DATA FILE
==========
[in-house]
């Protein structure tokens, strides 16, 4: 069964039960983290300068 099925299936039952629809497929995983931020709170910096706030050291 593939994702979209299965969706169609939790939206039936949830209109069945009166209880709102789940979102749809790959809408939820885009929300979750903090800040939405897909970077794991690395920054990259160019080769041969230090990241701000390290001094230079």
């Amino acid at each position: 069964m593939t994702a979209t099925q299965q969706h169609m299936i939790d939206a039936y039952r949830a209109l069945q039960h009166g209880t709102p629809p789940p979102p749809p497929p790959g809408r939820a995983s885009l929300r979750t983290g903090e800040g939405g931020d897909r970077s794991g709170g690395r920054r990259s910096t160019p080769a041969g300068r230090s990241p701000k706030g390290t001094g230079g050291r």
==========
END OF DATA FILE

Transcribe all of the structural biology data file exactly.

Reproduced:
[in-house]
């Protein structure tokens, strides 16, 4: 069964039960983290300068 099925299936039952629809497929995983931020709170910096706030050291 593939994702979209299965969706169609939790939206039936949830209109069945009166209880709102789940979102749809790959809408939820885009929300979750903090800040939405897909970077794991690395920054990259160019080769041969230090990241701000390290001094230079």
């Amino acid at each position: 069964m593939t994702a979209t099925q299965q969706h169609m299936i939790d939206a039936y039952r949830a209109l069945q039960h009166g209880t709102p629809p789940p979102p749809p497929p790959g809408r939820a995983s885009l929300r979750t983290g903090e800040g939405g931020d897909r970077s794991g709170g690395r920054r990259s910096t160019p080769a041969g300068r230090s990241p701000k706030g390290t001094g230079g050291r």